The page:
Financially speaking, I’m doing just fine. My wife and I know we’re fortunate to have apparently stable jobs, despite one bout of layoffs at my wife’s company which really undermined that confidence. We’re trying to help where we can, supporting local food and medical efforts, but it never feels like enough.
Emotionally, I’ve been much better. Over the past few years, I’ve struggled with depression. It’s largely been seasonal, though it does follow me into the spring these days. When things began feeling serious, my wife and I were in Hawaii on vacation. I was taking the time to decide whether I wanted to leave my job (I’ve become disenchanted with it). The vacation clarity gave me some real insight and I made my plan.
Then we started checking the news a bit (we generally fast from it on vacation) and realised we might need to cut the trip short. Since then, I’ve found it very hard to let go of the decision I made to leave the job. Some weeks I can’t help but cycle through the same thoughts about leaving my job, not knowing what for, knowing it would be foolish to leave without a plan in the current environment, and finally hitting the couch, exhausted from the mental and emotional effort.
There is always some shame associated with my relative feelings of security along with my visceral feeling that I need to move on. So many have it worse, but that doesn’t change that the quarantine’s weight on my mind is getting a nice booster from my wish to leave the industry in which I’ve worked for 15 years.
I’m doing what I can to not buy into the lockdown as a reason to strive for competitive self-improvement, but I can feel the weight in the house, and that doesn’t help with feeling ashamed either.
Anonymous, semiconductor engineer, California
My wife and I tied the knot last year, on my birthday. We had been dating for some six years. We had met when I spent a few semester of my undergrad in Japan. We got to talking about space, a black president, the future… and we kept things up. I am black and she is Japanese. I am originally from Kentucky, which sounds like it shouldn’t make sense, but a large potion of Kentucky’s GDP comes from Japanese investment. Toyota remains one of the states largest employers. There is a Japanese community in Kentucky, so our story isn’t so uncommon.
Two years ago, I moved to California in the hopes of developing my career in semiconductor engineering at a large company. The salary increase shot me to one of the top wage earners in my family, however the cost of living difference between California and Kentucky really hasn’t changed [my relative wealth] very substantially. I still live from paycheck to paycheck, and up until covid was paying hundreds of dollars every month in student loans.
Largely, I have been able to shield my wife from the financial burden any student loans has had, and still maintain an apartment, food, car, and any amenities that we may need. However it’s a struggle to save. I contribute the max I can to my retirement and continue to pay as much as I can on my student loans, but they somehow manage to grow. I left school with $US50K in debt. In the last six years I have paid $US20K, but because of a forbearance I had to take while finding a job when I graduated my balance is still $US65k or so. It just seems insurmountable.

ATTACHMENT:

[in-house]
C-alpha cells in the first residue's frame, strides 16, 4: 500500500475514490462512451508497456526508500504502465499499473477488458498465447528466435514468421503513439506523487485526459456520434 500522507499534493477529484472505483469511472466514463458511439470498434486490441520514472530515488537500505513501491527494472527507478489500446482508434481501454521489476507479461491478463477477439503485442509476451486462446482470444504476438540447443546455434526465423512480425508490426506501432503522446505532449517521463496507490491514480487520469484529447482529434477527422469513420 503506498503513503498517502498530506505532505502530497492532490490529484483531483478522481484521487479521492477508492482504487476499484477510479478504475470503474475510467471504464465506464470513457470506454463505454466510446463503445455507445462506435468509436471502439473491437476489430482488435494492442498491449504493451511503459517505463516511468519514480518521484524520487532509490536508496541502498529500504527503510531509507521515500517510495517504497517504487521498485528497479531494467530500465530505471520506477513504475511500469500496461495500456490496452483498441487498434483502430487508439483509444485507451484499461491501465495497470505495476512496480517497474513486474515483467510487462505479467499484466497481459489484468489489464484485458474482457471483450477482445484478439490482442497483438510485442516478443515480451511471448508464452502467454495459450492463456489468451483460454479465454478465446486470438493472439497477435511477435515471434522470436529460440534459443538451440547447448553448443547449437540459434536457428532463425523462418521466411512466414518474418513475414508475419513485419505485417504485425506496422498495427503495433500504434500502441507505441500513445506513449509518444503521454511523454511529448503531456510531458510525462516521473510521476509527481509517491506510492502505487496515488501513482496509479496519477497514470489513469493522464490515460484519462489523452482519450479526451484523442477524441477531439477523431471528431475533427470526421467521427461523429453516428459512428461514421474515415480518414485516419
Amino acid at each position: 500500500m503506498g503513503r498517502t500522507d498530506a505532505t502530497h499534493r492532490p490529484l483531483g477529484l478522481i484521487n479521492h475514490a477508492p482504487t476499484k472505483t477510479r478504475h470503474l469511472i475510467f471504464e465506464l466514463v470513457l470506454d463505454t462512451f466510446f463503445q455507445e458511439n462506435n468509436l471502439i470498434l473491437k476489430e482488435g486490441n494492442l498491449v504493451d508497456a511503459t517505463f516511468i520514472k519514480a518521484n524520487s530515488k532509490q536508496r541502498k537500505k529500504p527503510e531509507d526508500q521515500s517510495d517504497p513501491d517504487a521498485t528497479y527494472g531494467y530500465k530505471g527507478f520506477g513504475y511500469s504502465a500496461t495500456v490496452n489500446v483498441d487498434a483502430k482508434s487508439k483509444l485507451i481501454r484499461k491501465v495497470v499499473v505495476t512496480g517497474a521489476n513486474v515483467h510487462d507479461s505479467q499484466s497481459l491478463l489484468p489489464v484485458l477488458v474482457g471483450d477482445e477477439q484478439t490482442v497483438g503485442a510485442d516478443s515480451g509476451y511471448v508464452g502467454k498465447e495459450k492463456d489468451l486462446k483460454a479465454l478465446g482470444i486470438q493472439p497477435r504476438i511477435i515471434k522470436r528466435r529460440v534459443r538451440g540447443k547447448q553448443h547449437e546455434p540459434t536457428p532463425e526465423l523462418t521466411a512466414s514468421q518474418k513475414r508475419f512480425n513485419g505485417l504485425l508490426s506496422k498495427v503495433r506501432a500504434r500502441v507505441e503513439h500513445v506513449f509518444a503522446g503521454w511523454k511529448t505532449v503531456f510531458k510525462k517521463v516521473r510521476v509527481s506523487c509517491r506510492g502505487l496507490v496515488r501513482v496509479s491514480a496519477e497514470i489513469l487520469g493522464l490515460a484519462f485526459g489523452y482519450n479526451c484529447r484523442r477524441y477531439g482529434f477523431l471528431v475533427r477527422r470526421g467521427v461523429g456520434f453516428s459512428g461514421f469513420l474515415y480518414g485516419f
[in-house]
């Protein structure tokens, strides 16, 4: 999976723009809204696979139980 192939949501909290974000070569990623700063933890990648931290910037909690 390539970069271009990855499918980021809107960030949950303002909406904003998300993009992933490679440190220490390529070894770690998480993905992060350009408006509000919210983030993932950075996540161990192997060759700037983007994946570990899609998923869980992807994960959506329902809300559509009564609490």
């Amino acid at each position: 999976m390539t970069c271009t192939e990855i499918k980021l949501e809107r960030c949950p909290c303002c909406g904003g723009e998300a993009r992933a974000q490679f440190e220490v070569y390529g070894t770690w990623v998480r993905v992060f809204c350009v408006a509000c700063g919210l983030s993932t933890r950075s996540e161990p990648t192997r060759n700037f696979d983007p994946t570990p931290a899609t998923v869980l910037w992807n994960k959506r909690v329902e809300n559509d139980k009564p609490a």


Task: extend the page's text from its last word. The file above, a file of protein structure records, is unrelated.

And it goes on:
Also since being here for two years my salary at work definitely hasn’t kept up with the cost of living. The rent increases at my apartment $US100 ($145) every year. It seems I have to explain my worth to a new manager every six months or so, after every reorganization. My position remains similar with no clear path to advancement. It feels more upsetting because they hired me as grade-1 engineer, as is, fresh out of college, no work experience, even though they scouted me from another company that I had already been working at for over a year — not to mention the years of related job experience that I had, because I was an adult college student. I subsidized my education and living expenses by working IT, and working telecoms pulling cable. I had to because there was no one else. My mother passed when I was a kid and my dad is a retired high school history teacher.
I bit, for the chance to elevate my circumstances, but it just feels like another trap. At least they let me feel trapped from home.
So its just my wife and I, both in a strange place here in California, away from our families, and alone. We have done our best to make friends and build a community of our own, but the isolation has been crushing.
Right before the pandemic I was ecstatic: we finally got enough money saved up to buy a house. And more importantly, we found out we are going to have our first child! Five months later, my wife is healthy and things are holding together, even thought they’re wobbling like a tire missing a spoke. My dad gave me his power of attorney and wrote a new will because he understands what’s coming and wanted to prepare: he is a 78-year-old black man in the South. Thankfully he’s living alone, but he wants to make sure, that, if he dies alone, we will be able to take care of the expenses.
Don’t know how many mornings I can sob and smoke in the car before working a shift at my makeshift home office, but these days it seems endless.